He has 13 good forks in jigs now and is planning something else for the next log....the top will be a bit of firewood for next year.



Just the pictures have been a huge help... not that I am making a fork, but in helping me think outside the "use a saw for everything" box that modern manufacture uses. The array of tools for splitting, mostly hand made, and the choice are instructive too. Steel for working or moving the split and wood for holding it open it looks like.

Len comes from a world of plywood and epoxy.... from building boats.
 
Judith Browning
Posts: 7144
Location: Arkansas Ozarks zone 7 alluvial,black,deep loam/clay with few rocks, wonderful creek bottom!
1136
  • Likes 1
  • Mark post as helpful
  • send pies
  • Quote
  • Report post to moderator

Len Ovens wrote:
Just the pictures have been a huge help... not that I am making a fork, but in helping me think outside the "use a saw for everything" box that modern manufacture uses. The array of tools for splitting, mostly hand made, and the choice are instructive too. Steel for working or moving the split and wood for holding it open it looks like.

Len comes from a world of plywood and epoxy.... from building boats.




hi, Len...thanks
...about the wedges he says..."sharp, hard steel to start the split, wooden gluts (wedges) thereafter. Ideally, hit steel with wood (minimize mushrooming the wedge) but OK to hit wood with steel sledge. Mostly, each split is in the (radial) middle, to equalize resistance and minimize run-outs."
...and also...."boat strakes used to be split this way and steam bent while still green..."

....a boat builder! sounds like a wonderful craft to know and a whole skill set in itself.





 
Len Ovens
pollinator
Posts: 1481
Location: Vancouver Island
50
  • Likes 1
  • Mark post as helpful
  • send pies
  • Quote
  • Report post to moderator

Judith Browning wrote:
...about the wedges he says..."sharp, hard steel to start the split, wooden gluts (wedges) thereafter. Ideally, hit steel with wood (minimize mushrooming the wedge) but OK to hit wood with steel sledge. Mostly, each split is in the (radial) middle, to equalize resistance and minimize run-outs."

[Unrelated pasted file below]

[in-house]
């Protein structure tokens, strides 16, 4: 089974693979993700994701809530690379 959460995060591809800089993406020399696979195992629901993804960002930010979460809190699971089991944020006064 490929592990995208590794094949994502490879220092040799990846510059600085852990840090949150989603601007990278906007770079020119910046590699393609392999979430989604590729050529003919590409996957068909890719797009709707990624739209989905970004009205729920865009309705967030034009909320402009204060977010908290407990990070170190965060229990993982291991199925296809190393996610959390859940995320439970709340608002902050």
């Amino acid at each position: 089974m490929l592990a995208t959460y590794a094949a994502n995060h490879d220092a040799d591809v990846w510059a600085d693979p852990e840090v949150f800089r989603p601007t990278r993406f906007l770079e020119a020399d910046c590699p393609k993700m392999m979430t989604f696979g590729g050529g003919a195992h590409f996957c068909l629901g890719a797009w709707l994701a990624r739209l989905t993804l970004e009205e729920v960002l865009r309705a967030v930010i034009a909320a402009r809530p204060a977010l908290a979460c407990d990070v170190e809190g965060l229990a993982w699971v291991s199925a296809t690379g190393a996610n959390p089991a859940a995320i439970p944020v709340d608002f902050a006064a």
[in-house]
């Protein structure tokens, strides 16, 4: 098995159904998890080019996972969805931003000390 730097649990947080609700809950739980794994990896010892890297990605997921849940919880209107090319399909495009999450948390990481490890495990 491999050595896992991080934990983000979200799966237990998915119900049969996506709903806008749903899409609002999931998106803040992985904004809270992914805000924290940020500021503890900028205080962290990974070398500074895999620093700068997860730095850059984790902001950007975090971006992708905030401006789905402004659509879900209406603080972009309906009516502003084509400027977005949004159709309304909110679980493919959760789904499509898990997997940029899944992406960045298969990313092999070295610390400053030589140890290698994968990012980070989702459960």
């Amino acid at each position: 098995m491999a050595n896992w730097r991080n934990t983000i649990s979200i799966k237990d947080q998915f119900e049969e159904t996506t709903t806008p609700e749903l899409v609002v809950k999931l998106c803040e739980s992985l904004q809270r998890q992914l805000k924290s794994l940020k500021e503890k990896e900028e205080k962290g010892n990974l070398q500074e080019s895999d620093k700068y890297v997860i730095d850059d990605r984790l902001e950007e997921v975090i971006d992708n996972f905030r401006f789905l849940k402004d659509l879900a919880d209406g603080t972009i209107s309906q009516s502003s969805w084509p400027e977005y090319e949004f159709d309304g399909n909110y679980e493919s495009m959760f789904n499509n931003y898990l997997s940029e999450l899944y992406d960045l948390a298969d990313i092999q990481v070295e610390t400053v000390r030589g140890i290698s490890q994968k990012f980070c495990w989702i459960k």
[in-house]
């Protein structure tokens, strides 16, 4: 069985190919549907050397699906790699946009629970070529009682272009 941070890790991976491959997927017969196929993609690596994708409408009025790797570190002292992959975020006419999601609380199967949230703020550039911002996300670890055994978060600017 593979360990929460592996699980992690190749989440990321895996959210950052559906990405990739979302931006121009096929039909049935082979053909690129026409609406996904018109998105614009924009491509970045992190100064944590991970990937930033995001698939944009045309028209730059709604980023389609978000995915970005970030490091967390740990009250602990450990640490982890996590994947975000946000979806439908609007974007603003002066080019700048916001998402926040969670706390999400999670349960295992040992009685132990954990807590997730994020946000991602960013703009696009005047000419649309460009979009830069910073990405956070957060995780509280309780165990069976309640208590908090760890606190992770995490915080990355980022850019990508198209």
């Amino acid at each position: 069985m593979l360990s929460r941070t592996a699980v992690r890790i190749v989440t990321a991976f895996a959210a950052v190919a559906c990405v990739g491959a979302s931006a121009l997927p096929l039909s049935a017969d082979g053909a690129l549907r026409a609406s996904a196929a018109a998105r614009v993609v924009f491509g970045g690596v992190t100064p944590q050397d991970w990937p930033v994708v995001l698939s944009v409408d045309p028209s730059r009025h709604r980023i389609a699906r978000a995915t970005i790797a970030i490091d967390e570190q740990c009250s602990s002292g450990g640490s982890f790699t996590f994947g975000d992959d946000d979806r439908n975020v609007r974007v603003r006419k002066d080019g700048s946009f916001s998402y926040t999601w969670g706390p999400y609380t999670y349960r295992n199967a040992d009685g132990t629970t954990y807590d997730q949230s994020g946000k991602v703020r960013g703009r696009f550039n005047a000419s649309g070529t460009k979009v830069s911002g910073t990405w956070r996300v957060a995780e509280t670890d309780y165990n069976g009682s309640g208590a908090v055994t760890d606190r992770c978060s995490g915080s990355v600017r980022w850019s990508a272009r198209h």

Good to know.


...and also...."boat strakes used to be split this way and steam bent while still green..."



Planks too in the Viking long boat.

Closer to home, the cedar planks for the long house are all split out. Some of them direct from the live tree. Cedar is a good straight grain wood and splits quite well.


....a boat builder! sounds like a wonderful craft to know and a whole skill set in itself.



Stitch and glue is pretty much cut and assemble stuff. It is nice to have something other than a "white boat" (factory glass) though.
 
Judith Browning
Posts: 7144
Location: Arkansas Ozarks zone 7 alluvial,black,deep loam/clay with few rocks, wonderful creek bottom!
1136
  • Likes 1
  • Mark post as helpful
  • send pies
  • Quote
  • Report post to moderator
The forks are all out of the jigs. He spent some time going over each one with 100 grit sandpaper and a spoke shave or file where needed and has given them several coats of raw linseed oil.
Thirteen good ones plus two cracked ones. This is the part I have been looking forward to.........
forks-017.jpg
[Thumbnail for forks-017.jpg]
all thirteen
forks-016.jpg
[Thumbnail for forks-016.jpg]
 
Judith Browning
Posts: 7144
Location: Arkansas Ozarks zone 7 alluvial,black,deep loam/clay with few rocks, wonderful creek bottom!
1136
  • Likes 2
  • Mark post as helpful
  • send pies
  • Quote
  • Report post to moderator
Three, four and five tine pitchforks.

The three tine is solid heartwood....some others have heartwood on the back side.
forks-007.jpg
[Thumbnail for forks-007.jpg]
forks-006.jpg
[Thumbnail for forks-006.jpg]
 
Posts: 1444
Location: Fennville MI
43
  • Likes 2
  • Mark post as helpful
  • send pies
  • Quote
  • Report post to moderator
Art. Just, art.
 
Judith Browning
Posts: 7144
Location: Arkansas Ozarks zone 7 alluvial,black,deep loam/clay with few rocks, wonderful creek bottom!
1136
  • Likes 1
  • Mark post as helpful
  • send pies
  • Quote
  • Report post to moderator

Peter Ellis wrote:Art. Just, art.



Thank you, Peter...I showed him your post and he thanks you also:)
What you say is what I think too and still have them in the corner of the living room waiting to get boxed for shipping to the farm in Missouri.
I am hesitating to use my five tine that first time....I think today though, moving some hay to the compost pile.
 
gardener
Posts: 6414
Location: Arkansas - Zone 7B/8A stoney, sandy loam soil pH 6.5
1113
hugelkultur dog forest garden duck fish fungi hunting books chicken writing homestead
  • Likes 3
  • Mark post as helpful
  • send pies
  • Quote
  • Report post to moderator
This is a wonderful thread. I will have to make a few of the pitch forks for use on my land. I would love to see the making of his buckets, I am a tight cooper but have only made casks. Now I am getting a hankering to have a go at a bucket.
 
Judith Browning
Posts: 7144
Location: Arkansas Ozarks zone 7 alluvial,black,deep loam/clay with few rocks, wonderful creek bottom!
1136
  • Mark post as helpful
  • send pies
  • Quote
  • Report post to moderator